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Adams, Kay - Wheels and Tears
(Tower ST-5033 US-66 EX 275:-)

The trucking craze depicted a man's world in which women typically fell into supporting roles or provided comic relief. With "Little Pink Mack" in 1966, Kay Adams became the first woman to take the wheel of a big rig and drive it into country music's Top 40. Recorded with country music veteran Cliffie Stone, "Little Pink Mack" presents listeners with a selection of trucking songs and country favorites on which Adams' sassy singing resembles Loretta Lynn.

Original US pressing; both sleeve and vinyl are graded EX.
Haggard, Merle - Land of Many Churches
(Capitol SWBO-803 US-71 EX 300:-)

Here's one for the hardest of hardcore Merle Haggard fans!

Released between "Hag" and "Someday We'll Look Back", this curio collects four live performances: two are in churches proper -- Big Creek Baptist Church and Assembly of God Tabernacle -- one is at San Quentin's Garden Chapel inside the prison, and one at Nashville's Union Rescue Mission. What's more, while two of these feature Hag with the Strangers -- including Bonnie Owens -- the other two find him backed by the Carter Family! As one can guess, the music rolls between country gospel and hymns, some with preachers introducing the numbers. It's all live, and the recordings are excellent!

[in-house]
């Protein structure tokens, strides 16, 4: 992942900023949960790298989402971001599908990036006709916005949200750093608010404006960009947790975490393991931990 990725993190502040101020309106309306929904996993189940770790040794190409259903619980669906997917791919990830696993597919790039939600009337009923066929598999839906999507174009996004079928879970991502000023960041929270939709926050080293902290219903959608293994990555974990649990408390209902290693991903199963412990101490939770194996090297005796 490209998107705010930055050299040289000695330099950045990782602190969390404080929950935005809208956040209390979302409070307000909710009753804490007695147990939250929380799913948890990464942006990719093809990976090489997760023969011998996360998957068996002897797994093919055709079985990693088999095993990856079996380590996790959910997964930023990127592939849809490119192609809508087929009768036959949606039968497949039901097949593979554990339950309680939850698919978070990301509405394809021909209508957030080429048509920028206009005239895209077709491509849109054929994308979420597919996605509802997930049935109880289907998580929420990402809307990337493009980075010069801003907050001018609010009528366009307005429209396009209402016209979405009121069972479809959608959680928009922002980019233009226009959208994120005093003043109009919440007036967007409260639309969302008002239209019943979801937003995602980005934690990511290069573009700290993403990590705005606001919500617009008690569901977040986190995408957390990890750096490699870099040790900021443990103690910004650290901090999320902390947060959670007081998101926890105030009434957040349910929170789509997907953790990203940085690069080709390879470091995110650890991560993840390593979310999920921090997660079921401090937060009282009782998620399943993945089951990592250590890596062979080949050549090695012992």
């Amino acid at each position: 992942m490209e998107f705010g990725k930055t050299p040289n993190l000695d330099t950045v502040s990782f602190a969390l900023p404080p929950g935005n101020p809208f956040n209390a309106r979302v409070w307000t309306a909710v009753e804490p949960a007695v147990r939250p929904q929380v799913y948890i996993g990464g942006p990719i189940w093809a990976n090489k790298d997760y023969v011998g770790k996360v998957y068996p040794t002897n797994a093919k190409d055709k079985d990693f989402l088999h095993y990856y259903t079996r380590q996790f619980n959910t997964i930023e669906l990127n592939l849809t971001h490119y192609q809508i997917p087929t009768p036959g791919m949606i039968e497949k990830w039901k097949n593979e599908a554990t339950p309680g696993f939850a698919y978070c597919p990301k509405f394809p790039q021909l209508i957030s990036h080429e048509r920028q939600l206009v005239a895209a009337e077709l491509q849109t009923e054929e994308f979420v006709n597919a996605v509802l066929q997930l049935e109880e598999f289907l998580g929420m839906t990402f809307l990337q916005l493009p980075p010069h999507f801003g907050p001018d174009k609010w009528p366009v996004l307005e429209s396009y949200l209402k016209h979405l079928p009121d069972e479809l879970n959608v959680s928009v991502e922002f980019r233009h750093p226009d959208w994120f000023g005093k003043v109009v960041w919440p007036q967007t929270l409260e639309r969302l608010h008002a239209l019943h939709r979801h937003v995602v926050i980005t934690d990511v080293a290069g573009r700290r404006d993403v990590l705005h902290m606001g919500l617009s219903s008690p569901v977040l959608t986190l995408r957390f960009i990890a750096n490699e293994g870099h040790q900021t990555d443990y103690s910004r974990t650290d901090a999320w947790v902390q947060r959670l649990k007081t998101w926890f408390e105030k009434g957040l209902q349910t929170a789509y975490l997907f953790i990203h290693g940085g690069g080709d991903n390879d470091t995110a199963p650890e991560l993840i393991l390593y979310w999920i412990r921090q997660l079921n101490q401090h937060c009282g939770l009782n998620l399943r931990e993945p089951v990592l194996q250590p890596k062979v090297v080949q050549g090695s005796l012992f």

Original US pressing; both sleeve and vinyls are graded EX.
Robbins, Marty - Marty after Midnight
(Columbia CS-8601 US-62 EX 300:-)

It's arguable that no country singer ever came closer to straight jazz than Robbins. Released in 1962, this album of mostly jazz standards is somewhat of an anomaly in his catalog, jazz being one of the few styles he would dabble in but never fully embrace. It is part of his remarkably diverse late-'50s/early-'60s period, in which he recorded Hawaiian music, cowboy songs, honky tonk, and pop covers, all within a five-year span.

Robbins was known to dive headlong into a style, and that's certainly true here — there's not a shred of country anywhere on this album, save for an ever-present Nashville chorus and a slightly rockabilly version of "On the Sunny Side of the Street."

Original US STEREO pressing on the "Six Eye Logo" Columbia label.'
Williams, Hank - 14 more of
(MGM E-4040 US-62 EX 275:-)

Hiram King Williams is the father of contemporary country music. He was a superstar by the age of 25; he was dead at the age of 29. In those four short years, he established the rules for all the country performers who followed him and wrote a body of songs that became popular classics. He lived a life as troubled and reckless as that depicted in his songs.

Original US pressing; both sleeve and vinyl are graded EX.